Under FTP, employers can hire workers for specific projects that are seasonal in nature. Trade unions see this as encouraging contractualisation and against the spirit of the Contract Labour (Regulation & Abolition) Act. Contract workers are considered the most vulnerable as they are rarely paid minimum wages or receive any social security benefits.

“Fixed term employment will lead to further pressure on the economy as jobs will be precarious, incomes and purchasing power will drop leading to the economic slowdown and a dip in manufacturing,” Kaur added.

On Foreign Direct Investments (FDI), she said, “100% FDI not just being introduced in railways and defence but animal husbandry and farming too. Modi appealed to the workers to become employment generators and not just seekers. FDI will only hurt Indian employers.”

Discontent against the codification of the 44 existing labour laws was also widespread. “In the garb of codification, they are diluting provisions meant to protect workers. ‘Hire and fire’ regime is being encouraged,” Tapan Sen, general secretary of the Centre of Indian Trade Unions (CITU) told The Wire.

Workers’ rally in New Delhi from Mandi House to Parliament Street. Credit: Akhil Kumar

Kaur and Sen also alleged that funds meant for the welfare of workers are being diverted. “Rs 2 lakh crores of welfare funds will be pumped into the stock market. Global experience of investing welfare funds in the market shows us that it has failed everywhere. Bottom level protection is ensured for welfare funds invested in markets elsewhere but there’s no such provision in India,” Sen added.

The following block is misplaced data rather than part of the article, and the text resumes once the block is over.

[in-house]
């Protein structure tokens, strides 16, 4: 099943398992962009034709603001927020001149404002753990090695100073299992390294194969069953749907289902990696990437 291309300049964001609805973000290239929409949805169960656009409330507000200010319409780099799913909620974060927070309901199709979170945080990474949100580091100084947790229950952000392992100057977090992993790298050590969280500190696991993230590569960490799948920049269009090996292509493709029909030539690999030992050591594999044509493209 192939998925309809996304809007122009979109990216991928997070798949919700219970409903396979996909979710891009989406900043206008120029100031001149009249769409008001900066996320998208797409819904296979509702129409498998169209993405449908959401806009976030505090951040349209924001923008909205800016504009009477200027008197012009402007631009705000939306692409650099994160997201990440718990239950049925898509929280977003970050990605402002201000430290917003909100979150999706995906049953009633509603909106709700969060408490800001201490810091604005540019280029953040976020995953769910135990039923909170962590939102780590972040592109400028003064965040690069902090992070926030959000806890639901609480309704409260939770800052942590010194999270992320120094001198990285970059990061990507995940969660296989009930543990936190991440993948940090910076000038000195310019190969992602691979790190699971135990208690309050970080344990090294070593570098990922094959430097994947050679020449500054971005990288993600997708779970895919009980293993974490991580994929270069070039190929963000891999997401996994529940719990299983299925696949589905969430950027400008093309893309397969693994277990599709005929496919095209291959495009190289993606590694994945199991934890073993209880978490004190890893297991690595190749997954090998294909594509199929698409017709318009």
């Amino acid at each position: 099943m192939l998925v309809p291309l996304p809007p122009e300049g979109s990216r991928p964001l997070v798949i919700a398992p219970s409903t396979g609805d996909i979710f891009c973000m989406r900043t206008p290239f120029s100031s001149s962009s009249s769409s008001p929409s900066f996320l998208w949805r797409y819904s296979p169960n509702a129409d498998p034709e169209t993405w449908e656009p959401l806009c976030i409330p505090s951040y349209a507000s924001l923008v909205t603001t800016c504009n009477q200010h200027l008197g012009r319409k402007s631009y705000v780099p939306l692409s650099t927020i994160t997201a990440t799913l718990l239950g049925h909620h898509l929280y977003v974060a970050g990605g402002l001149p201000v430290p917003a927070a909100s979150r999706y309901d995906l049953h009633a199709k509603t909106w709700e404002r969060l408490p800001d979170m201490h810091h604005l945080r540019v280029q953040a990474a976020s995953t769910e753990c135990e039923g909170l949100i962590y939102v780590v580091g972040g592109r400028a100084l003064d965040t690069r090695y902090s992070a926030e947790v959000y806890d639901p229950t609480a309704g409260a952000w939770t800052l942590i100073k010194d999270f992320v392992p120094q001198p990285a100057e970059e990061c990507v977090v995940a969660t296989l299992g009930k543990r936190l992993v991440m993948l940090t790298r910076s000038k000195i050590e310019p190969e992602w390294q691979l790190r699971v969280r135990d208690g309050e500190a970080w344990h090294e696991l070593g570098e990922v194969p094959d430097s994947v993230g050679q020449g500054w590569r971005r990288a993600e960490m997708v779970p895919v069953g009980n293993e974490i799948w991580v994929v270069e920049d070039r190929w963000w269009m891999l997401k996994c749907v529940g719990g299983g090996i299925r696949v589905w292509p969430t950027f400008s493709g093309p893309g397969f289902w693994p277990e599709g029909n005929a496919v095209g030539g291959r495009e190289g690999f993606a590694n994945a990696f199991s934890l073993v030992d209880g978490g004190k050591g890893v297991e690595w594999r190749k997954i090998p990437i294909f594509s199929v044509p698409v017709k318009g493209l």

Kaur also criticised the move to replace the Industrial Disputes Act with the labour code on industrial relations that increases the threshold from 100 to 300 workers – i.e., allows factories with up to 300 workers to retrench workers or shut down without the government’s permission. She says that 86% of industries employ less than 300 workers and will now be free to exploit workers using this provision.

The Modi government’s move to bar the Congress-affiliated Indian National Trade Union Congress (INTUC) from all tripartite meetings is another bone of contention between central trade unions and the government.

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“Modi has done this because of political vendetta, our internal disputes are being used to delegitimise us,” Rishipal Singh, national Secretary, INTUC, told The Wire. Central trade unions have protested against this move and are boycotting meetings with the labour ministry because of this.

Anger against the Modi government for failing to generate employment and contain price rise is another hot-button issue for the workers. “Modi government promised crores of jobs, but in reality, we have seen rising unemployment and farmer suicides. Anti-worker policies are being introduced. We fought the British to secure rights like the Trade Union Act, but this government is trying to dilute these laws in favour of big businesses,” Santosh Rai, Delhi state secretary of All India Central Council of Trade Unions told The Wire.

Workers who marched from Mandi House to Parliament Street on Wednesday have vowed to dismantle the Modi government if it doesn’t make amends. In the march that saw thousands of participants from across various sectors, they warned the government of an electoral defeat if their demands are not addressed.